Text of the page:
Hackney is a one of London’s most vibrant, culturally rich and diverse boroughs. Based on the Census 2011 figures it’s population is 246,300 which, in terms of faith and non-faith, is broken down as follows: 38% Christian, 28% no religion, 14% Muslim, 6% Jewish, 3% other faiths and 10% non-stated. The Muslim population is approx. 35,000 which consists of Turkish, Indian, Kurdish, Bangladeshi, Pakistani, Arab, African and other communities.
Hackney has a well-established Turkish and Kurdish speaking community some of who first came to settle in the borough as early as the 1930s (from the Turkish-Cypriot community) followed by larger numbers in the 1970s and 1980s. Limitations in Census classifications mean that there is no authoritative data on the number of Turkish speaking residents, but they are estimated at around 6% of Hackney’s population, concentrated mainly in southern, central and eastern parts of the borough.
There are long-standing connections between London’s East End and South Asia but it was in the 1950s and 1960s when significant numbers of people from South Asia began arriving in Hackney. In 2001, about 9% of residents (17,500 people) identified as Asian or Asian British. In 2011 this was about 10% of the population (20,000 people), the majority originating from South Asia. The largest number have Indian origins – including the large Gujarati speaking community from India and East Africa, settled mostly around Clapton and Stamford Hill. The second largest group were communities from Bangladesh from mainly the region of Sylet who mostly settled in parts of Dalston, Hackney Central, Clapton and Hoxton. Muslim communities from Africa also began arriving in numbers during the 1960s and then again in the 1980s from a number of different countries including Nigeria, Somalia and Ghana.
Hackney’s first known place for Muslims to gather to worship was a house on Forburg Road (Naquibul Islam Society 1973) which was subsequently followed by Masjid Ramdan on Shacklewell Lane in 1977 and a short time later Muradiye Mosque on Green Lanes. The Forburg Road mosque was closed and its selling directly lead to the opening of Quba Mosque on Cazenove Road in 1978 and later Madina Mosque at Clapton roundabout in 1984. This was followed by other prominent mosques around the borough: Azizye Mosque (1983) and Suleymaniye Mosque (1995).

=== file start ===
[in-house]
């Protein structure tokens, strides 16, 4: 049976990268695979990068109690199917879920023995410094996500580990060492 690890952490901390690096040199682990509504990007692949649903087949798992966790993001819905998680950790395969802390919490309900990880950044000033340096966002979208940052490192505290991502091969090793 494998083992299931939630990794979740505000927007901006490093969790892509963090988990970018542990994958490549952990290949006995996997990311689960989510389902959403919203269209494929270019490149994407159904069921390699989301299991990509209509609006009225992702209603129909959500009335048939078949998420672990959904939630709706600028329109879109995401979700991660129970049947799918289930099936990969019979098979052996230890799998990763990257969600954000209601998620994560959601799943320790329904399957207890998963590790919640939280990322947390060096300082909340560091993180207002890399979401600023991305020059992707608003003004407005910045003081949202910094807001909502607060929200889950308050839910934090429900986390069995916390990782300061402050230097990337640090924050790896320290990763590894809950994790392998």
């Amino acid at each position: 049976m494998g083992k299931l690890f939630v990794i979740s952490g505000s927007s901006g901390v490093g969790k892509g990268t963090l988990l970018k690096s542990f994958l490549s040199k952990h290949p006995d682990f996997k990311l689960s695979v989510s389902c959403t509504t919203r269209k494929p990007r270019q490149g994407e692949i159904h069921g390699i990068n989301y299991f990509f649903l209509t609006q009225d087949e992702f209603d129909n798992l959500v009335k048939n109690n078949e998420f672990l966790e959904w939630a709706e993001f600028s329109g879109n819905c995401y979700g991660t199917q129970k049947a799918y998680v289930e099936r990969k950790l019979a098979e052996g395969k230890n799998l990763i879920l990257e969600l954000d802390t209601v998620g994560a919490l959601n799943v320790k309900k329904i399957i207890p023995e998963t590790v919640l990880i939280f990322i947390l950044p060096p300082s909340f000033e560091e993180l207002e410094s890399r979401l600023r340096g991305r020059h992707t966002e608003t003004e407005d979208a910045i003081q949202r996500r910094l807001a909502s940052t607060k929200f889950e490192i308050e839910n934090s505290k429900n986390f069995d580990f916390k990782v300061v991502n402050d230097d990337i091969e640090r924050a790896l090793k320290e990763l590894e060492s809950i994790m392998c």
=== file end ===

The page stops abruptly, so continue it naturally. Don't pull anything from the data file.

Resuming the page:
In 1984 the North London Muslim Community Centre (NLMCC), which delivers a range of services catering for local Muslims (and non-Muslims), was established at Cazenove Road next door the Quba mosque. Two years later the North London Muslim Housing Association (NLMHA) was formed to help meet the housing needs of the increasing numbers of Muslim families in and near the borough – the NLMHA is now the largest Muslim founded housing association in the country. To meet similar needs of the large Bangladeshi community the Bangla Housing Association was formed in 1991.
In 2005 Nida Trust was established as an educational charity focusing on raising the aspirations and achievements of young people. It works collaboratively with parents, teachers and community groups to raise awareness and deliver key services that provide the best possible development opportunities for young people. Its Muslim Education Fair provides a platform for showcasing Muslim education in the UK while its various awards (such as the National Muslim Teachers Creativity & Innovation Awards and Raising Stars Awards) celebrates the achievements of teachers and young people in various fields and arenas.
Its been over 50 years since large numbers of Muslim families started to move and settle in the borough, the area now consists of 16 mosques (including smaller places of worship called musallas) and over 15 other various Muslim founded community organisations and charities. The Muslim community enjoys excellent relations with the wider community which is shown by the numerous mosque open days, solidarity events and the formation of the UK’s first ‘Jewish Muslim Forum‘ in Stamford Hill in 2000. This local directory tries to capture every mosque and Muslim community organisation found across the borough to make it easier for the community to know what organisations exist in the community and how to access their services.
THANKS AND FEEDBACK
The website has been produced independently by local volunteers who have been brought up in Hackney. A number of peoples feedback has been sought in the initial work to get the site completed.
Our thanks to Allah for making this website possible. It is ultimately Allah’s mercy that the website has come to fruition. We continue to supplicate to Allah for showering barakah and blessing on our work. Our thanks and appreciation also to; Misbah for his assistance with some of the photography and also to all the feedback-volunteers whos suggestions and page content reviews helped with the site’s contents.
Your prayers and duas would be immensely appreciated that the site is a source of benefit and khair for our wonderful community.
Anas and Musa
Hackney Muslim Directory